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Getting to Know Thanks USA

ThanksUSA provides college, technical and vocational school, need-based scholarships for the children and spouses of U.S. military personnel from all five branches of the Armed Forces, including the National Guard and Reserves.

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Roughly 2.9 million military family members in the US don’t wear the uniform but “serve” too; 560,000 service members claim 1.1 million children as dependents. And there are more than 100,000 military children ages 17-22 in active duty households.

Scholarship applicants are eligible for grants if their military family member has served 180 days since September 11, 2001, and preference is given to spouses and children of the wounded and fallen. Since 2006, ThanksUSA has awarded nearly 4,000 scholarships totaling $12 million in all 50 states and the District of Columbia.

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College affordability is one of the greatest burdens facing military families who largely depend on a single income — an average annual salary for an E9 over 20 years of service is $46,000 plus variable housing and cost of living allowances. According to Blue Star Families 2016 Military Family Lifestyle Survey, military families are 27% less likely to have dual incomes than civilian families.

ThanksUSA seeks to lift part of this burden with the gift of scholarships. Each ThanksUSA scholarship is for $3,000, which may not seem like a large amount but most military spouses and children receive some form of tuition assistance because of their family finances. An additional $3,000 goes a very long way — enabling the scholar to drop a part-time job; to pay for travel expenses, books and fees; or to close the gap between affording and not affording a more expensive school.

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ThanksUSA began as the “brain blast” of two sisters, Rachel and Kelsi Okun of McLean, Virginia, while on a family vacation in August 2005. They became fascinated with the appeal of treasure hunts. The girls wondered about using the appeal of treasure hunts to inspire children and their parents to support a national goal. Asked what that mission should be, the girls said they wanted to help the families of military troops. They were inspired by their neighbor, U.S. Army Lieutenant Colonel Lanier Ward, who had been severely injured in Iraq. Although the girls had already sent care packages to soldiers overseas from school and church, and had written letters to soldiers, they wanted to do something more.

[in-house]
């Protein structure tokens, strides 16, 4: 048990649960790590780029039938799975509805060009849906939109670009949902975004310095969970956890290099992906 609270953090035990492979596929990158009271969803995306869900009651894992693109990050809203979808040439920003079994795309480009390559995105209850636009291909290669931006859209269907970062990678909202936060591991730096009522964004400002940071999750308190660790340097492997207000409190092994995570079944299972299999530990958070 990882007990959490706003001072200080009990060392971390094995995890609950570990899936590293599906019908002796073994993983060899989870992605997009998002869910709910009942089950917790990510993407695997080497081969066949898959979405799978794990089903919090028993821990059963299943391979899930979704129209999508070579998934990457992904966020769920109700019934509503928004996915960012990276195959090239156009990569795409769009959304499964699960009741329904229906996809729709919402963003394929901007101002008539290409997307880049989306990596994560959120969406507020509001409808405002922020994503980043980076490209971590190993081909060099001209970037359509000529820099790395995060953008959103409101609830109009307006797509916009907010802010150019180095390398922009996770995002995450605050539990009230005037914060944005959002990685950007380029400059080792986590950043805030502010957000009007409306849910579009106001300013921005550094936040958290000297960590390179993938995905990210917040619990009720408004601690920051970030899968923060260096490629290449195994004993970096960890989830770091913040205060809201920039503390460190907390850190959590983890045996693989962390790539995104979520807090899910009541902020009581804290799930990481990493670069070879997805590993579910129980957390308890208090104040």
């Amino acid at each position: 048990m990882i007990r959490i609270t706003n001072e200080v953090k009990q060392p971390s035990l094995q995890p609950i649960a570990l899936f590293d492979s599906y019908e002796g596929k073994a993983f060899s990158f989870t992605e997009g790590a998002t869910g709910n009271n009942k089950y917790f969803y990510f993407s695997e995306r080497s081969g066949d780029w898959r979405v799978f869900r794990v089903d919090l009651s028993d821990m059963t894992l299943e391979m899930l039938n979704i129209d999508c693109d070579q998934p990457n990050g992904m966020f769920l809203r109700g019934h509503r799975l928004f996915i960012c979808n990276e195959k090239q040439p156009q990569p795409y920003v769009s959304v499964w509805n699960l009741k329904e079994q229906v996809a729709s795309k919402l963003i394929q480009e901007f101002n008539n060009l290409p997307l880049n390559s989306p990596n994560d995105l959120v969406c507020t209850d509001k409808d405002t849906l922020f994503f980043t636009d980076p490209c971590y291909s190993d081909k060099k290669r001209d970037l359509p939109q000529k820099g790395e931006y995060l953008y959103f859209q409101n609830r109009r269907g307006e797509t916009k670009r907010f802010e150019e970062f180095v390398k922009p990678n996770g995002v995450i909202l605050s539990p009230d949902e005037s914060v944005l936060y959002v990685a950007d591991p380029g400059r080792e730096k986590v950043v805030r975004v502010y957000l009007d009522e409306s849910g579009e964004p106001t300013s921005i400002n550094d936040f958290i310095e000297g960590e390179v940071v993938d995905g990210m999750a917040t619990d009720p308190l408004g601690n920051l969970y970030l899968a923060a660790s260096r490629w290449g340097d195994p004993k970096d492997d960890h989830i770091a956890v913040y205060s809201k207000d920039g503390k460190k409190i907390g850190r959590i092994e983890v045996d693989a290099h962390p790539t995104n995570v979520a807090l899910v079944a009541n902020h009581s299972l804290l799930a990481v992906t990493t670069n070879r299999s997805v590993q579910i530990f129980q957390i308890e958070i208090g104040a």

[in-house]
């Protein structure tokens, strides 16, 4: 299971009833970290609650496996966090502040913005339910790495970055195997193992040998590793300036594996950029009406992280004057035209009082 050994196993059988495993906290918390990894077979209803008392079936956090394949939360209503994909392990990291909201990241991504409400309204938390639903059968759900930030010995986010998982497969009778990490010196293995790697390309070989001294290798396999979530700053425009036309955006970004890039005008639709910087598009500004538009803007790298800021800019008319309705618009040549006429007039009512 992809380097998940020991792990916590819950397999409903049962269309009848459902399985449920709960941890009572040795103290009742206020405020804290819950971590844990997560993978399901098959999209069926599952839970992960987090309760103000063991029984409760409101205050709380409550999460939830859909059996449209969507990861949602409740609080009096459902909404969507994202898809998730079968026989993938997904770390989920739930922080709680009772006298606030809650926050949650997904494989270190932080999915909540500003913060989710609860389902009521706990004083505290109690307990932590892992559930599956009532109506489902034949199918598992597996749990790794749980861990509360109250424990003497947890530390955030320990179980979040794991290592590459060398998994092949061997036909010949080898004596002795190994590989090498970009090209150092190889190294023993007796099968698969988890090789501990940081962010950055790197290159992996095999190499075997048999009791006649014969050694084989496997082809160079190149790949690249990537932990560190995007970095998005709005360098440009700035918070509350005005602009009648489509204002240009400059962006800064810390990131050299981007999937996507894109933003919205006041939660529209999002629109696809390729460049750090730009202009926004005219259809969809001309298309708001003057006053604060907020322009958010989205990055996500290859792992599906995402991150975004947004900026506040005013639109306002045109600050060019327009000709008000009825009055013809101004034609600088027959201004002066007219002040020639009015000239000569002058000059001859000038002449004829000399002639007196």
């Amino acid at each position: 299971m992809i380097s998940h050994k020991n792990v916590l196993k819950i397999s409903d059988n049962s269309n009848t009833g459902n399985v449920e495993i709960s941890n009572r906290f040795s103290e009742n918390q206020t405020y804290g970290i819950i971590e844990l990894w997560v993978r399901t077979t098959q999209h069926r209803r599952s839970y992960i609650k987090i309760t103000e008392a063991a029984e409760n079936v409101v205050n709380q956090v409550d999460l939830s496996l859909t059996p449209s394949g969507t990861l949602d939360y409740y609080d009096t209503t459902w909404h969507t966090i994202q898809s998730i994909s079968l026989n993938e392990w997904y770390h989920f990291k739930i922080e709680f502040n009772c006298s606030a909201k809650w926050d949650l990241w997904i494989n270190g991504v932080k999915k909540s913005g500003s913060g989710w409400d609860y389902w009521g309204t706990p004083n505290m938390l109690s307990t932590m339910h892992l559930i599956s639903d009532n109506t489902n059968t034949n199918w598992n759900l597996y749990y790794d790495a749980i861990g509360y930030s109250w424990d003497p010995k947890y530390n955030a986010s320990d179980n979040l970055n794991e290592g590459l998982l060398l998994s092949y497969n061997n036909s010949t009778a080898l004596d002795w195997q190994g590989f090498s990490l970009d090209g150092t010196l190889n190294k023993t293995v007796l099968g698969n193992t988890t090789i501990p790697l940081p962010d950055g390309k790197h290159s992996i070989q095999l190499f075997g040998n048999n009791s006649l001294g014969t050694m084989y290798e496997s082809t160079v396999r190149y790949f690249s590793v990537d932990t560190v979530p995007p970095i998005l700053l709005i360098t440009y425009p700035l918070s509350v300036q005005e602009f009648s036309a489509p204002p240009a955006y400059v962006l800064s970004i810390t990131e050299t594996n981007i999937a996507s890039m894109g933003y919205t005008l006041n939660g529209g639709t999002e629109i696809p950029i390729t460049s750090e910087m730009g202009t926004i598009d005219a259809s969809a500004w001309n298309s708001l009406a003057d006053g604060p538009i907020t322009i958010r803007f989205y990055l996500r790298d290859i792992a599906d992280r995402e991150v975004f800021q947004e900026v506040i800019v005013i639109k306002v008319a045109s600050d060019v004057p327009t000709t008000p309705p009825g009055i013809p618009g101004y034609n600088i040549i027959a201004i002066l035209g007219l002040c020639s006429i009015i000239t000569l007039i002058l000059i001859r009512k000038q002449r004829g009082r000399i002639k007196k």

ThanksUSA’s military family scholarship program was born out of compassion and a simple idea, and over a decade later, ThanksUSA is still inspired by Rachel and Kelsi’s passion for helping military families.

One of ThanksUSA’s most exciting times of the year is the opening of its scholarship application, April 1-May 15, and the subsequent awarding of scholarships to these applicants. Year-round we work hard to get the word out about our scholarship program and to raise awareness and funds to award as many scholarships as possible to deserving military spouses and children. We look forward to learning about our new scholars – their journeys, their ambitions, and their passions – and following them throughout their schooling and beyond.

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ThanksUSA is also extremely excited about our weekly Wounded Veterans Adaptive Tennis Clinic at East Potomac Tennis Center in Washington, DC. In February, we kicked off this clinic as a way to give back to wounded veterans by providing a sport that acts as rehabilitation, as well as a fun way to stay active and socialize.

The clinic is taught by PTR Adaptive Tennis Certified, USPTA wheelchair certified and 2015 PTR Maryland Member of the Year, Brenda Gilmore. Brenda says: “It’s been quite rewarding for me to see not only the progress of the participants but to see how much they enjoy each other’s company as much as they do learning to play tennis. I think this is truly one of the highlights of their week!” And it is truly the highlight of ThanksUSA’s week as well! Getting to know the veterans and their stories, and watch as their passion for tennis grows off the court, is a rewarding experience.

ThanksUSA has plans to continue this clinic into 2018, and there is growing interest in beginning clinics in additional cities.

A great day at ThanksUSA is spent at one of our events – including our military appreciation days and our golf and tennis tournaments – where our military and their families are appreciated and thanked for their service. Getting out and about in such active environments with our supporters, who meet and get to know our troops and their kids and spouses, all while raising money to boot, is a great reminder of why ThanksUSA works hard every day!

America’s troops and their families deserve our respect and our thanks for their selfless service. Members of the United States Armed Forces have borne significant burdens to protect this country, and we can’t let their contributions be forgotten.

Anyone can reach us by visiting our website, www.thanksusa.org, or by messaging us on Facebook. Any questions or comments can also be directed to ThanksUSA Executive Director, Michele Stork at MicheleStork@thanksusa.org or (703) 855-4108.

We happily accept volunteers for our events throughout the year. We know there are many people who also have a passion for serving members of our Armed Forces and their families, and we look forward to working with them! Here are some of our upcoming events in the Washington DC region:

May 8: ThanksUSA Charity Golf Tournament